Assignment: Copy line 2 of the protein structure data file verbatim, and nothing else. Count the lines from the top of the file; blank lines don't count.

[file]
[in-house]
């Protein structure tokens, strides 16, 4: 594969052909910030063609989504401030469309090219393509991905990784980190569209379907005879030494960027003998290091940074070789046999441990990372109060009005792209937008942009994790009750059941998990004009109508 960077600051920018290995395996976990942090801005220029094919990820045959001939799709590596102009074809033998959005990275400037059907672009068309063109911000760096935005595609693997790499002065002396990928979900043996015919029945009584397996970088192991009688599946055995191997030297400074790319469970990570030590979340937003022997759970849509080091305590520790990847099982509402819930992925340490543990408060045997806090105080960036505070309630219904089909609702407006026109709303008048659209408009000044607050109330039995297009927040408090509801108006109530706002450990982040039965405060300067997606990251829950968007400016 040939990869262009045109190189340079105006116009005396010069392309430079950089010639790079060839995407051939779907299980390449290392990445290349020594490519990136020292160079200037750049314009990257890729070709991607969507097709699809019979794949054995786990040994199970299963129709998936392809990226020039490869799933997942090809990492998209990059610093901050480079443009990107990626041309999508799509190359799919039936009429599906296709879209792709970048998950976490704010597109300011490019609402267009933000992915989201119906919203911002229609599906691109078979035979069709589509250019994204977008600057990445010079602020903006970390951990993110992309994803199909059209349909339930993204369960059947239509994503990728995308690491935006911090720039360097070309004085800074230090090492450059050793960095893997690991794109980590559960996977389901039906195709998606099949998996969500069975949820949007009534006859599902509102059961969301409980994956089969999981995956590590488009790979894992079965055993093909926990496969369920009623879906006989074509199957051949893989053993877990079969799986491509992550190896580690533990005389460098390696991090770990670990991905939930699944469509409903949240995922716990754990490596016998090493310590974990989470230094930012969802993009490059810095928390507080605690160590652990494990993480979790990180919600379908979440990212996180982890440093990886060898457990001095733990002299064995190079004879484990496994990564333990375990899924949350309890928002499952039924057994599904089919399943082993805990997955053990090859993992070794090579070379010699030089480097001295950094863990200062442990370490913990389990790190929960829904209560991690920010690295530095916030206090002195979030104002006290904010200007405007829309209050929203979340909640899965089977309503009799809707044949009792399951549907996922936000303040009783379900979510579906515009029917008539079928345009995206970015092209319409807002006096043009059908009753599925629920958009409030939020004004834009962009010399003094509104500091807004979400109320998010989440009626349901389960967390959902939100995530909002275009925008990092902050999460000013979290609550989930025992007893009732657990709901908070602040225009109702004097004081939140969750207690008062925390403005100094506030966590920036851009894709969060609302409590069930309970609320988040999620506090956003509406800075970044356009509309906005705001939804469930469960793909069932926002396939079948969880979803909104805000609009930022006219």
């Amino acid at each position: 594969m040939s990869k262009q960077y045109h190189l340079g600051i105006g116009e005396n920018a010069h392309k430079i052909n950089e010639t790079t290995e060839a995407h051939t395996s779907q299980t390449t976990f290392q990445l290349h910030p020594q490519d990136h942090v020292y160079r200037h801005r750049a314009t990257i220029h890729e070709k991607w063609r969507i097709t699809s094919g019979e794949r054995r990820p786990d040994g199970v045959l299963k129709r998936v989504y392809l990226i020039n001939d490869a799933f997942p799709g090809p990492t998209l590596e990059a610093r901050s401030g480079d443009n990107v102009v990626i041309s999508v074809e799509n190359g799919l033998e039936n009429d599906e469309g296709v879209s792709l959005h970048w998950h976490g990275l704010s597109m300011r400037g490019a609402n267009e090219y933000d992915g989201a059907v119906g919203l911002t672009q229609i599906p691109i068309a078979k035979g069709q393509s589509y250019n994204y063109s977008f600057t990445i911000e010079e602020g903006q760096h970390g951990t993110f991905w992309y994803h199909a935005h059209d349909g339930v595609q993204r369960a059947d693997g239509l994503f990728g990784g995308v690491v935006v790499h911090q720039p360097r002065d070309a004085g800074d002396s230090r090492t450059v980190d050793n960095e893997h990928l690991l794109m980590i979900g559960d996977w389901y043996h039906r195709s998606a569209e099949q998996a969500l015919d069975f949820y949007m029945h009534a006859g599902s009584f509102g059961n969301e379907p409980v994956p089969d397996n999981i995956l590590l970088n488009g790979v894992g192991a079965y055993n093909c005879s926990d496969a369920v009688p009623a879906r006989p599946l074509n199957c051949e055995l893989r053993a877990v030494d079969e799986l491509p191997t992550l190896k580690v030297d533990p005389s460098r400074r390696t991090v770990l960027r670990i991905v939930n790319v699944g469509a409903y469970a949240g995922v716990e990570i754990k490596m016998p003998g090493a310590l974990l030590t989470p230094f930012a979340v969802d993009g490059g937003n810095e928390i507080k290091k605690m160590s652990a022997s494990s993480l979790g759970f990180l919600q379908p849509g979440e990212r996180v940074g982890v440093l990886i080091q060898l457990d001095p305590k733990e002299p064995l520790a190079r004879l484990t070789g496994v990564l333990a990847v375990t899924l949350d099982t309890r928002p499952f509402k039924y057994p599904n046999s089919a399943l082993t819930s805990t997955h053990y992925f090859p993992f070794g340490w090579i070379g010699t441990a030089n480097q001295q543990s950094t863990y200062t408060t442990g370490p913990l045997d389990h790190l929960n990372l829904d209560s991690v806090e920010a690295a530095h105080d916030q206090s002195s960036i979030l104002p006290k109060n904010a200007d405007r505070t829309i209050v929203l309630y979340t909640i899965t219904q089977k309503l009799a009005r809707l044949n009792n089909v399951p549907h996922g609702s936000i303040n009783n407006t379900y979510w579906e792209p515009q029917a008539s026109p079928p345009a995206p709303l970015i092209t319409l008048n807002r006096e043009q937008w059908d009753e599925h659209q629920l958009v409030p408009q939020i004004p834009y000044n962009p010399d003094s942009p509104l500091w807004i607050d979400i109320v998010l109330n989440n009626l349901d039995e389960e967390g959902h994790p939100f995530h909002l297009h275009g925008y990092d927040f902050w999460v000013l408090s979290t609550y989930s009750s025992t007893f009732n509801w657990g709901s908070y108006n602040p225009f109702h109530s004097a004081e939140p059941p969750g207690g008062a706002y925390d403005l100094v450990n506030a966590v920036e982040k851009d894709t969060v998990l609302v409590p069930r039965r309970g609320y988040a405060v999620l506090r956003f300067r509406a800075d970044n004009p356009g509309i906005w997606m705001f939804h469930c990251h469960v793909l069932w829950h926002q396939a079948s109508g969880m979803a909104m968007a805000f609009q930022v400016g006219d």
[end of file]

């Protein structure tokens, strides 16, 4: 594969052909910030063609989504401030469309090219393509991905990784980190569209379907005879030494960027003998290091940074070789046999441990990372109060009005792209937008942009994790009750059941998990004009109508 960077600051920018290995395996976990942090801005220029094919990820045959001939799709590596102009074809033998959005990275400037059907672009068309063109911000760096935005595609693997790499002065002396990928979900043996015919029945009584397996970088192991009688599946055995191997030297400074790319469970990570030590979340937003022997759970849509080091305590520790990847099982509402819930992925340490543990408060045997806090105080960036505070309630219904089909609702407006026109709303008048659209408009000044607050109330039995297009927040408090509801108006109530706002450990982040039965405060300067997606990251829950968007400016 040939990869262009045109190189340079105006116009005396010069392309430079950089010639790079060839995407051939779907299980390449290392990445290349020594490519990136020292160079200037750049314009990257890729070709991607969507097709699809019979794949054995786990040994199970299963129709998936392809990226020039490869799933997942090809990492998209990059610093901050480079443009990107990626041309999508799509190359799919039936009429599906296709879209792709970048998950976490704010597109300011490019609402267009933000992915989201119906919203911002229609599906691109078979035979069709589509250019994204977008600057990445010079602020903006970390951990993110992309994803199909059209349909339930993204369960059947239509994503990728995308690491935006911090720039360097070309004085800074230090090492450059050793960095893997690991794109980590559960996977389901039906195709998606099949998996969500069975949820949007009534006859599902509102059961969301409980994956089969999981995956590590488009790979894992079965055993093909926990496969369920009623879906006989074509199957051949893989053993877990079969799986491509992550190896580690533990005389460098390696991090770990670990991905939930699944469509409903949240995922716990754990490596016998090493310590974990989470230094930012969802993009490059810095928390507080605690160590652990494990993480979790990180919600379908979440990212996180982890440093990886060898457990001095733990002299064995190079004879484990496994990564333990375990899924949350309890928002499952039924057994599904089919399943082993805990997955053990090859993992070794090579070379010699030089480097001295950094863990200062442990370490913990389990790190929960829904209560991690920010690295530095916030206090002195979030104002006290904010200007405007829309209050929203979340909640899965089977309503009799809707044949009792399951549907996922936000303040009783379900979510579906515009029917008539079928345009995206970015092209319409807002006096043009059908009753599925629920958009409030939020004004834009962009010399003094509104500091807004979400109320998010989440009626349901389960967390959902939100995530909002275009925008990092902050999460000013979290609550989930025992007893009732657990709901908070602040225009109702004097004081939140969750207690008062925390403005100094506030966590920036851009894709969060609302409590069930309970609320988040999620506090956003509406800075970044356009509309906005705001939804469930469960793909069932926002396939079948969880979803909104805000609009930022006219």